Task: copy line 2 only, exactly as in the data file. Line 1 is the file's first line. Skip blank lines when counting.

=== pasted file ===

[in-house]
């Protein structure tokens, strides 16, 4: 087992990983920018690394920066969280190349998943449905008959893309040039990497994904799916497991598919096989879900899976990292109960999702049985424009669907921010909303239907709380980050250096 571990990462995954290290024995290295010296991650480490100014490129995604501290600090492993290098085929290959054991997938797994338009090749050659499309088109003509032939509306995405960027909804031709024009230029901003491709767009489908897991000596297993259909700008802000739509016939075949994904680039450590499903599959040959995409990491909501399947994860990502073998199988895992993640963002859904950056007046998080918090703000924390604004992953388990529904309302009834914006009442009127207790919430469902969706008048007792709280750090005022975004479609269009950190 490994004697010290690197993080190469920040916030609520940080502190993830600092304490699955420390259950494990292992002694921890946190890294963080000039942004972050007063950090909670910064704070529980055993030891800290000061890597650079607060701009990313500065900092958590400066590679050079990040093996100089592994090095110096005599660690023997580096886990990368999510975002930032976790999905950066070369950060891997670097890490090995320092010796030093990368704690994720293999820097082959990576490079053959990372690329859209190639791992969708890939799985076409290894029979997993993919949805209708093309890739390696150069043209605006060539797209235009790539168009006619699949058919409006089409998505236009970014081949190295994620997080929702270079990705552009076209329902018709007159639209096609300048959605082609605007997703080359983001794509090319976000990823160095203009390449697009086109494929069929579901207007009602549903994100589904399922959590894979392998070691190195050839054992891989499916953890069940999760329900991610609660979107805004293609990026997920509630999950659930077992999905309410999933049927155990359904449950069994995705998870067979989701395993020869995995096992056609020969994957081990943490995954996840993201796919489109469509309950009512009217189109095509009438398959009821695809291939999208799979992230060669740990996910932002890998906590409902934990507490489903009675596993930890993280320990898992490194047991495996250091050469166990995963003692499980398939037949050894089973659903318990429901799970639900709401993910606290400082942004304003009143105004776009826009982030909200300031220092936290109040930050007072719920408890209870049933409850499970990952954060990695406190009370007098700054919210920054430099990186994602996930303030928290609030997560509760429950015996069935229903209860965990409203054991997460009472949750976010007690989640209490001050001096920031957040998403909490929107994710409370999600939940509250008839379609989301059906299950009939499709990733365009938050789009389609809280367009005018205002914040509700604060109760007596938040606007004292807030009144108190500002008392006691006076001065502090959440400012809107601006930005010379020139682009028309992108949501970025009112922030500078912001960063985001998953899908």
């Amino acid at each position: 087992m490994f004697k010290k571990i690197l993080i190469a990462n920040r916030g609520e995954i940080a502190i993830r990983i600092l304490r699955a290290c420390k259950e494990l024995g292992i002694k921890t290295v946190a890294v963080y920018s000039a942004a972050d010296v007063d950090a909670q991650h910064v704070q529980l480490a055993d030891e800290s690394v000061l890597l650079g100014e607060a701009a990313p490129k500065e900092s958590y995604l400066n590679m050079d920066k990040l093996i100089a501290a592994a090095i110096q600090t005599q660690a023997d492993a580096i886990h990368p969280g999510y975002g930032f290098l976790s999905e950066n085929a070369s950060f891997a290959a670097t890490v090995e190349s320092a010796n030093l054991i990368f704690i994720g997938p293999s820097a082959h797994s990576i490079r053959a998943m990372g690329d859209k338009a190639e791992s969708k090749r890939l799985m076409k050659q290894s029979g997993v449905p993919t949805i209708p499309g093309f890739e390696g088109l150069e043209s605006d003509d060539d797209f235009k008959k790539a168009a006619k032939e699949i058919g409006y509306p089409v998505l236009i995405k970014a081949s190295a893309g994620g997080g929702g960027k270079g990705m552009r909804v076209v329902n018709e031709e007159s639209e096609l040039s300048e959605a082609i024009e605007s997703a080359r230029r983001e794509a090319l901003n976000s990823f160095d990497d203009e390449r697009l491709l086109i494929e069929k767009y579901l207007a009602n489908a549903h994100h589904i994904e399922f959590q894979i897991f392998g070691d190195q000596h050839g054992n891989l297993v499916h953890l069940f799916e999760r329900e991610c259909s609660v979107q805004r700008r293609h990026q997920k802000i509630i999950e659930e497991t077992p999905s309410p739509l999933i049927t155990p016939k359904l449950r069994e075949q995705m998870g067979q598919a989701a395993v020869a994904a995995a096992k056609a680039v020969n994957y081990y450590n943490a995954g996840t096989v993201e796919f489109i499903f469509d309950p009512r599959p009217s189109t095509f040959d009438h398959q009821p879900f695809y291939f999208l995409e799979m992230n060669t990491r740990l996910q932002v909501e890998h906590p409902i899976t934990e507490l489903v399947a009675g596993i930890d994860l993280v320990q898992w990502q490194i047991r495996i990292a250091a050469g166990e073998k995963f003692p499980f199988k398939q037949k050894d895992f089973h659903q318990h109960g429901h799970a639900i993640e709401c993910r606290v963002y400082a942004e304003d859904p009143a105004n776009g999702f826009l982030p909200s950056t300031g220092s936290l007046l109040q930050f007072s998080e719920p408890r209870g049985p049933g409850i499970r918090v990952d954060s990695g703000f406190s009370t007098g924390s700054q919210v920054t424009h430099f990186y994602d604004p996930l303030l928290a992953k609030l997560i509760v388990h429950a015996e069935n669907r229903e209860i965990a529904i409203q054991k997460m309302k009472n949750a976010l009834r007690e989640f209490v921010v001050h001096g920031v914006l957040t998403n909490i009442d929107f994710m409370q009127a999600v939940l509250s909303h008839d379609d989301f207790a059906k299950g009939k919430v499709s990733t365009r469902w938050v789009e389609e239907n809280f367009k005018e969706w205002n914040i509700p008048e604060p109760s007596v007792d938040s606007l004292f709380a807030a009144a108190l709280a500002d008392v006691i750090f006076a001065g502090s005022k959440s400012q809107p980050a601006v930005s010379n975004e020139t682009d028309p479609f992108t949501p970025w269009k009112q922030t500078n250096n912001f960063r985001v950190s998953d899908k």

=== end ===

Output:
């Protein structure tokens, strides 16, 4: 087992990983920018690394920066969280190349998943449905008959893309040039990497994904799916497991598919096989879900899976990292109960999702049985424009669907921010909303239907709380980050250096 571990990462995954290290024995290295010296991650480490100014490129995604501290600090492993290098085929290959054991997938797994338009090749050659499309088109003509032939509306995405960027909804031709024009230029901003491709767009489908897991000596297993259909700008802000739509016939075949994904680039450590499903599959040959995409990491909501399947994860990502073998199988895992993640963002859904950056007046998080918090703000924390604004992953388990529904309302009834914006009442009127207790919430469902969706008048007792709280750090005022975004479609269009950190 490994004697010290690197993080190469920040916030609520940080502190993830600092304490699955420390259950494990292992002694921890946190890294963080000039942004972050007063950090909670910064704070529980055993030891800290000061890597650079607060701009990313500065900092958590400066590679050079990040093996100089592994090095110096005599660690023997580096886990990368999510975002930032976790999905950066070369950060891997670097890490090995320092010796030093990368704690994720293999820097082959990576490079053959990372690329859209190639791992969708890939799985076409290894029979997993993919949805209708093309890739390696150069043209605006060539797209235009790539168009006619699949058919409006089409998505236009970014081949190295994620997080929702270079990705552009076209329902018709007159639209096609300048959605082609605007997703080359983001794509090319976000990823160095203009390449697009086109494929069929579901207007009602549903994100589904399922959590894979392998070691190195050839054992891989499916953890069940999760329900991610609660979107805004293609990026997920509630999950659930077992999905309410999933049927155990359904449950069994995705998870067979989701395993020869995995096992056609020969994957081990943490995954996840993201796919489109469509309950009512009217189109095509009438398959009821695809291939999208799979992230060669740990996910932002890998906590409902934990507490489903009675596993930890993280320990898992490194047991495996250091050469166990995963003692499980398939037949050894089973659903318990429901799970639900709401993910606290400082942004304003009143105004776009826009982030909200300031220092936290109040930050007072719920408890209870049933409850499970990952954060990695406190009370007098700054919210920054430099990186994602996930303030928290609030997560509760429950015996069935229903209860965990409203054991997460009472949750976010007690989640209490001050001096920031957040998403909490929107994710409370999600939940509250008839379609989301059906299950009939499709990733365009938050789009389609809280367009005018205002914040509700604060109760007596938040606007004292807030009144108190500002008392006691006076001065502090959440400012809107601006930005010379020139682009028309992108949501970025009112922030500078912001960063985001998953899908």